“The right which the Church has from Christ himself, to teach mankind, to make laws, to govern peoples in all that pertains to their eternal salvation, that right was denied.”

Defining Church Teaching

Christ in Majesty, ©Lawrence Klimecki

It is a common misconception, that the faithful do not hold a belief universally until it is formally declared by the Church. But this is not the way of things. The Church makes a formal declaration, be it a doctrine, a dogma, a teaching, or even a feast-day or solemnity, in response to a need.

The Sacrament of Matrimony is a good example. Detractors will point to the Council of Trent, in the 16thcentury, as the basis for our belief that marriage is a sacrament of the Church that conveys an increase in sanctifying grace. They will infer that before the council, marriage was not thought of as a sacrament.

This of course is not true. The belief in marriage as a sacrament can be traced back to apostolic times. It was defined at Trent in response to the so-called reformers who denied the sacramental character of the sacrament.

The Church Responds

The aftermath of World War I, followed so quickly by World War II, sparked a massive change in western society and culture. People searched for a cause of all the horror and bloodshed and loss they had endured for so many years. In the minds of many leaders, it was the “old way” of doing things that was responsible for all the world’s ills. And so anything that was considered “the old way” was abandoned. Unfortunately Christian values and teachings and morals were caught up in what was considered the “old way.” The year 1922 saw the establishment of the first explicitly atheistic totalitarian regime, soviet communism. Thus began a turning away from Christianity that has continued to this day, growing only stronger with each passing year.

In 1925, Pope Pius X wrote:

“The empire of Christ over all nations was rejected. The right which the Church has from Christ himself, to teach mankind, to make laws, to govern peoples in all that pertains to their eternal salvation, that right was denied.

Then gradually the religion of Christ came to be likened to false religions and to be placed ignominiously on the same level with them. It was then put under the power of the state and tolerated more or less at the whim of princes and rulers. Some men went even further, and wished to set up in the place of God’s religion, a natural religion consisting in some instinctive affection of the heart.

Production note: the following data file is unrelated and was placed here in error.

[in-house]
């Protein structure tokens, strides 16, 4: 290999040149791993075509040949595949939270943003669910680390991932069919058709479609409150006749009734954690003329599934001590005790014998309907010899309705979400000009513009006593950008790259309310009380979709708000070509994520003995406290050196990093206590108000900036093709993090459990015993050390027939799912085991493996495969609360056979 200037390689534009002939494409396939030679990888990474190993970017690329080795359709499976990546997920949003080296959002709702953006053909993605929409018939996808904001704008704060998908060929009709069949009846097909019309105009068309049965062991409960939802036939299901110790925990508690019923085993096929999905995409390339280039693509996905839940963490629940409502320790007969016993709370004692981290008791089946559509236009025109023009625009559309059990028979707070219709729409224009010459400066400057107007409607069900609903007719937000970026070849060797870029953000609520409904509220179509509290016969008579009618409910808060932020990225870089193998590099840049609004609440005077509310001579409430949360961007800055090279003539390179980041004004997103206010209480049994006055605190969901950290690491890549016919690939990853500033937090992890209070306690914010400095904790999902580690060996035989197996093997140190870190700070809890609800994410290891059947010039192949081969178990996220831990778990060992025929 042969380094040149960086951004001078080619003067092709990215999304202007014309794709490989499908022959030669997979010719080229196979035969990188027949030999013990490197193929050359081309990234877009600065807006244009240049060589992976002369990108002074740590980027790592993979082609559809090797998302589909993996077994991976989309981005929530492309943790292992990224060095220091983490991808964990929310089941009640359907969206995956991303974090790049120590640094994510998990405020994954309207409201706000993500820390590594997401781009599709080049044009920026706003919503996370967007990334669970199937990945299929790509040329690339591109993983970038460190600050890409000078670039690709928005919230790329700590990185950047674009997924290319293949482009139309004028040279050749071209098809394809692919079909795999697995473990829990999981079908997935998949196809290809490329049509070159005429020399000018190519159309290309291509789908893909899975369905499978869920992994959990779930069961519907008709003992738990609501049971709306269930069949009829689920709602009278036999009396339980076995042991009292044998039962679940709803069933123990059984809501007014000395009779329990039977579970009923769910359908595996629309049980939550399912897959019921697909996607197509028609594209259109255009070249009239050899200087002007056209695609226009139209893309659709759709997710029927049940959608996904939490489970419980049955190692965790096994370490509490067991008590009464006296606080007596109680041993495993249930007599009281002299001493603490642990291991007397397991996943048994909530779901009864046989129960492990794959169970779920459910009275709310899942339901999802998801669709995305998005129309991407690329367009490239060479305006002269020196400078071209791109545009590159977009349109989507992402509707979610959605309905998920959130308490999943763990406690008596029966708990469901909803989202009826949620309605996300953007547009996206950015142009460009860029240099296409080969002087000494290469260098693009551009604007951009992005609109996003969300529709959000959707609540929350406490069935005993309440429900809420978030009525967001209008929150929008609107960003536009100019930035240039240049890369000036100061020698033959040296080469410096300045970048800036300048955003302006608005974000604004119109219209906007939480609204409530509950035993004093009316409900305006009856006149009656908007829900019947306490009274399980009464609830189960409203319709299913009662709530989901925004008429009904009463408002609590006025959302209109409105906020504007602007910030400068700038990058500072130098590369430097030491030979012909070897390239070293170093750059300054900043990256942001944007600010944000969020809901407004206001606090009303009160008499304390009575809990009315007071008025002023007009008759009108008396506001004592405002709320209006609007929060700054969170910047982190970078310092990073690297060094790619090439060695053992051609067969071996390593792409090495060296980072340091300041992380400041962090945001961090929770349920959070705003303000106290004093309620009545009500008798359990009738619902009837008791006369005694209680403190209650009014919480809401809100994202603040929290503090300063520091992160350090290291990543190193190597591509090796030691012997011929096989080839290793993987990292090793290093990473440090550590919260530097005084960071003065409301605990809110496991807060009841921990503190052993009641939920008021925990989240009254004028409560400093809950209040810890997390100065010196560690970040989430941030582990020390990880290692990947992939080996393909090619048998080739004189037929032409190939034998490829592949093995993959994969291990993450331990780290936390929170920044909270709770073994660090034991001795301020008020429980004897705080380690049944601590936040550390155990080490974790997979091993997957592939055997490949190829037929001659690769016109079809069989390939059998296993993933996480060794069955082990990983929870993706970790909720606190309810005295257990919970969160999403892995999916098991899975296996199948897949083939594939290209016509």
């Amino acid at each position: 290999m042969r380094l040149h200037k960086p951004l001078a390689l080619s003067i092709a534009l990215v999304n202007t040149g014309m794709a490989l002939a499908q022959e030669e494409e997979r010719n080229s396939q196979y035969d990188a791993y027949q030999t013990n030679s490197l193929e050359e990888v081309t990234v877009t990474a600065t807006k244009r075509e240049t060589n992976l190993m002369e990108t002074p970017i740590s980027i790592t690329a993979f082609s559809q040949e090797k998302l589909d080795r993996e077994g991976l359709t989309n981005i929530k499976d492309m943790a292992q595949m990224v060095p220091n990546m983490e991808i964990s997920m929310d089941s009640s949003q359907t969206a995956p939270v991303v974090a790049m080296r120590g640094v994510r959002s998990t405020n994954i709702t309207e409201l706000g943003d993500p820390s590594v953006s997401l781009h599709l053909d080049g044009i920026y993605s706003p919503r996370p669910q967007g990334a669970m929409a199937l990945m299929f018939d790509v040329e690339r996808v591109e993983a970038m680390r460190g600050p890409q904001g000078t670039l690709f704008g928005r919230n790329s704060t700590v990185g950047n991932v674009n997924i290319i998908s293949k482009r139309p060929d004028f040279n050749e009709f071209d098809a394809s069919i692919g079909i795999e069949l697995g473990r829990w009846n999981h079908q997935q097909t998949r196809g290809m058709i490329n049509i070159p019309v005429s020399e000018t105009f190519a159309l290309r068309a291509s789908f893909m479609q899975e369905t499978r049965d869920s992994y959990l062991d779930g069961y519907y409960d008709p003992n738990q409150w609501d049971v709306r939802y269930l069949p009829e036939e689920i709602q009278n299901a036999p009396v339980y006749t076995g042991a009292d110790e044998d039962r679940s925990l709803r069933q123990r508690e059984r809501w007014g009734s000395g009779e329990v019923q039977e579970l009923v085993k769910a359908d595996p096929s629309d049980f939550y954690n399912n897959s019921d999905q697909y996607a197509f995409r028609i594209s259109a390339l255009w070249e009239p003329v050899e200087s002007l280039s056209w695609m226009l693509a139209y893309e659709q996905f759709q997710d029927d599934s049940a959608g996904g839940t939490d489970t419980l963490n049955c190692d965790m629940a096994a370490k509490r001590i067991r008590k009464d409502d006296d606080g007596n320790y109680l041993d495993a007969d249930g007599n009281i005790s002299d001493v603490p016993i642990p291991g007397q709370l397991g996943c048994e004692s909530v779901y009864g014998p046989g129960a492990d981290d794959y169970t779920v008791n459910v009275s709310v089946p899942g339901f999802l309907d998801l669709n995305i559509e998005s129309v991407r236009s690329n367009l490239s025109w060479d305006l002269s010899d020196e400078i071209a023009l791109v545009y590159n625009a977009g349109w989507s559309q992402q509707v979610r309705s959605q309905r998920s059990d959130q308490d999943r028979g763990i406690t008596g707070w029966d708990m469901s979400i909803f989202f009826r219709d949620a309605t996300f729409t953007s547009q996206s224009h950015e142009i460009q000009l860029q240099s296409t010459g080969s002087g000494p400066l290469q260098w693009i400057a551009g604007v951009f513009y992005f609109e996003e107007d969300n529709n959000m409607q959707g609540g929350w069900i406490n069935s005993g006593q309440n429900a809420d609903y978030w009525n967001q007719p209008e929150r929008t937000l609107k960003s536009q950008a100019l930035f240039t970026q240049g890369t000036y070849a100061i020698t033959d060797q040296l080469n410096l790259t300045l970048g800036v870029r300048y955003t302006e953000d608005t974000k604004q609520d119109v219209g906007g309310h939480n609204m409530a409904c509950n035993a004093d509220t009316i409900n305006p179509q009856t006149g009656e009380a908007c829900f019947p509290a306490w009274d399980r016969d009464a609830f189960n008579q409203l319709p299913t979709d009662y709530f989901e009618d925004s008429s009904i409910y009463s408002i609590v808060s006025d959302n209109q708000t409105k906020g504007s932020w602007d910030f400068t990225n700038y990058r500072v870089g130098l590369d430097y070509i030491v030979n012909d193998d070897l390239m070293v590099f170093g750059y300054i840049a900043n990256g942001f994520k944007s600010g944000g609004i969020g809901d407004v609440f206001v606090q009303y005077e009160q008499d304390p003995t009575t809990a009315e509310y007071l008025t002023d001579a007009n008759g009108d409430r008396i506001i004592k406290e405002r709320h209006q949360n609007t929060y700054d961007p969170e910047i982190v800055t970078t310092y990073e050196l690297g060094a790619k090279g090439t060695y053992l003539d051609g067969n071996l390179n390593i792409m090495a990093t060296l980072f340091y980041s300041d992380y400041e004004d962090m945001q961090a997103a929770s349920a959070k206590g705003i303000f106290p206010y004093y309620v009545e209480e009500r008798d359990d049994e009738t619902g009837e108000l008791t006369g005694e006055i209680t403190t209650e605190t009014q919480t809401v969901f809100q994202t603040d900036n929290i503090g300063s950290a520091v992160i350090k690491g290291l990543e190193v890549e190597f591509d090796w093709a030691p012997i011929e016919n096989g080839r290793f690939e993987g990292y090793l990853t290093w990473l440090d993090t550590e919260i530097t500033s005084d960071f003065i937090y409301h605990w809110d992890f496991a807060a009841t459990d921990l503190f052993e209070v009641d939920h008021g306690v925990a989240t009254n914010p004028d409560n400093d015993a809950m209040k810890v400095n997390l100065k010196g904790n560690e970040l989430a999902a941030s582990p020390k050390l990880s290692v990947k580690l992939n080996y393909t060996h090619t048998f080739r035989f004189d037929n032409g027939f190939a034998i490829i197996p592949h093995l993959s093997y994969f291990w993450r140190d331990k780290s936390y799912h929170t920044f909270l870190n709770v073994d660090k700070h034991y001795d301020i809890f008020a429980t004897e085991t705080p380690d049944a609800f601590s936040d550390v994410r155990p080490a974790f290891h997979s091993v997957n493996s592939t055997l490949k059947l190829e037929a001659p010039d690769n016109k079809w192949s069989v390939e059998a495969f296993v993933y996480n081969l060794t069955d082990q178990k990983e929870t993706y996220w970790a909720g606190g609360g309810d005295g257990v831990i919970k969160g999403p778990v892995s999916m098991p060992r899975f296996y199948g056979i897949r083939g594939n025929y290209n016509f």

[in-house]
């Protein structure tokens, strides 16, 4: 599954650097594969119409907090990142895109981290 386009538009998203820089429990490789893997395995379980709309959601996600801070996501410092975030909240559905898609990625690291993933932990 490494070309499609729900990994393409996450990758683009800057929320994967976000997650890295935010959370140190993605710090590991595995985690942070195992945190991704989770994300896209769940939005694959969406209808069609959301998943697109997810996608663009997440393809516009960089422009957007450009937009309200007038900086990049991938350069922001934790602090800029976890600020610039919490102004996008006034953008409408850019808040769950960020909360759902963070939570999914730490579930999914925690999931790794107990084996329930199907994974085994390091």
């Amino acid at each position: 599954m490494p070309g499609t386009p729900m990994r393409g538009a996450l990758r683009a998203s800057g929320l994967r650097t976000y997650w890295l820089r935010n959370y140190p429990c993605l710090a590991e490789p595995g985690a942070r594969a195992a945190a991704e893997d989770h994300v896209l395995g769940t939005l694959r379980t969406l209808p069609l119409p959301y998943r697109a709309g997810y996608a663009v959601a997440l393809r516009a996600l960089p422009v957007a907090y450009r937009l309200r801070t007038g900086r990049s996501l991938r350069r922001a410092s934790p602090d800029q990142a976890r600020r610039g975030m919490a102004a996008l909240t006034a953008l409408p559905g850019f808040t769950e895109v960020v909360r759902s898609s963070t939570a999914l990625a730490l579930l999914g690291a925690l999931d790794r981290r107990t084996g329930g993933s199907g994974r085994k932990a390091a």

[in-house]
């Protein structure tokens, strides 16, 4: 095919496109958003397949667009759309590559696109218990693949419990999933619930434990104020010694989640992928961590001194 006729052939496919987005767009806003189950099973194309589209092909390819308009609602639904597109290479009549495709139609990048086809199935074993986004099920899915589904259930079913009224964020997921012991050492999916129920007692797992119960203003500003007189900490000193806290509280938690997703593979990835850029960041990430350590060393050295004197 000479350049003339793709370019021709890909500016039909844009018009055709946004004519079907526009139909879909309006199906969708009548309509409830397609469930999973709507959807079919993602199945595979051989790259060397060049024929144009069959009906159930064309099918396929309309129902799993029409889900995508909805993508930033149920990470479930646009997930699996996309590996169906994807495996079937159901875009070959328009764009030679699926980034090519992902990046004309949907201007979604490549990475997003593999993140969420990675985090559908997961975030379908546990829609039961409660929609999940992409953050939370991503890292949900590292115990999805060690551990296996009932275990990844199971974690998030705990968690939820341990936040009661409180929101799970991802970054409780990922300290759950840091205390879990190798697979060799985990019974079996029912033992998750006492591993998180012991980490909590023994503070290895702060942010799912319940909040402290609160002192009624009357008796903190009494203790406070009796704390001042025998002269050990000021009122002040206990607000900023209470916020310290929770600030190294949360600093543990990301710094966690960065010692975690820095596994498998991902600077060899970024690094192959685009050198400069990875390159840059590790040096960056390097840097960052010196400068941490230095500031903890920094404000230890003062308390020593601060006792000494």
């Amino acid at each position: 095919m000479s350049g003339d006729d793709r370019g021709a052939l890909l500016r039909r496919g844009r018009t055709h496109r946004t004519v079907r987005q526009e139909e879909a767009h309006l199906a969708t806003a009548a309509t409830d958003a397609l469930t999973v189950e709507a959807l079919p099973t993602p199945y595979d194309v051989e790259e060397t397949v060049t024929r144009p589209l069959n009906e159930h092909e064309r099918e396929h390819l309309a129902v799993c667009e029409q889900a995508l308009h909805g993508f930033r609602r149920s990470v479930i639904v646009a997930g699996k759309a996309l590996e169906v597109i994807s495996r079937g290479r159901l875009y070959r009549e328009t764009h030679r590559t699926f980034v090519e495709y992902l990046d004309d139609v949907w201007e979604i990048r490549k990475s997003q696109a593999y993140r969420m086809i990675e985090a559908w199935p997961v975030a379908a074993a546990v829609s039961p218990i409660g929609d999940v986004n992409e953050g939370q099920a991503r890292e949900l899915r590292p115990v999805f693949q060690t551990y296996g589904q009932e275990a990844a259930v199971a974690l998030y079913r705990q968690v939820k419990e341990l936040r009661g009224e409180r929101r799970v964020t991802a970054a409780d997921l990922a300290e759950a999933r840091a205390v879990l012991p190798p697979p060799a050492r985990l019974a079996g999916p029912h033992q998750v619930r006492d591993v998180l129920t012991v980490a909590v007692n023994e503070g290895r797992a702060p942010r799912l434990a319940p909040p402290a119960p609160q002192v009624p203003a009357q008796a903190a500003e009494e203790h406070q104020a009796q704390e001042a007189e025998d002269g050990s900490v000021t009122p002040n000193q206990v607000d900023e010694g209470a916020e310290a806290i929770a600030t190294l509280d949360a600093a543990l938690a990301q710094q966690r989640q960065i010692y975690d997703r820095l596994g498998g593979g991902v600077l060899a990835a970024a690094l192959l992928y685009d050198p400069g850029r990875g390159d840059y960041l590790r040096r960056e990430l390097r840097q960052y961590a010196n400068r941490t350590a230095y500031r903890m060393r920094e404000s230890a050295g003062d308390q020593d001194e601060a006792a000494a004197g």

There were even some nations who thought they could dispense with God, and that their religion should consist in impiety and the neglect of God.

“The rebellion of individuals and states against the authority of Christ has produced deplorable consequences” (Quas primas, 24).

It is not true that Christianity is responsible for all the troubles of the world. We must not believe the lie that all religions are the same. We must reject the claim that following Christ has no place in formulating the laws and customs of our communities. If we exclude Christ and Christian values from public life, we will only give more room for the new paganism to flourish.

It is only through Christianity, for example, that we came to realize that slavery was an injustice and it was gradually eliminated. Where slavery still exists today, it is usually in a non-Christian society. Christianity is responsible for countless schools, universities, and hospitals. The Catholic Church is the largest charitable organization in the world.

Pope Pius XI responded to the abandoning of Christian values by instituting the solemnity of “Christ the King.” On that occasion he wrote:

“When once men recognize, both in private and in public life, that Christ is King, society will at last receive the great blessings of real liberty, well-ordered discipline, peace and harmony… That these blessings may be abundant and lasting in Christian society, it is necessary that the kingship of our Savior should be as widely as possible recognized and understood, and to that end nothing would serve better than the institution of a special feast in honor of the Kingship of Christ.” (Quas primas, 19, 21)

The solemnity serves as a reminder to the world that we can do nothing without Christ. To reject Him is to reject our only hope, to accept Him is to accept eternal life.

Pax Vobiscum
The Solemnity of Christ the King

crossposted at www.DeaconLawrence.org

© Lawrence Klimecki

Lawrence Klimecki, MSA, is a deacon in the Diocese of Sacramento. He is a public speaker, writer, and artist, reflecting on the intersection of art and faith and the spiritual “hero’s journey” that is part of every person’s life. He can be reached at Lawrence@deaconlawrence.com. For more information on original art, print and commissions, Please visit www.DeaconLawrence.org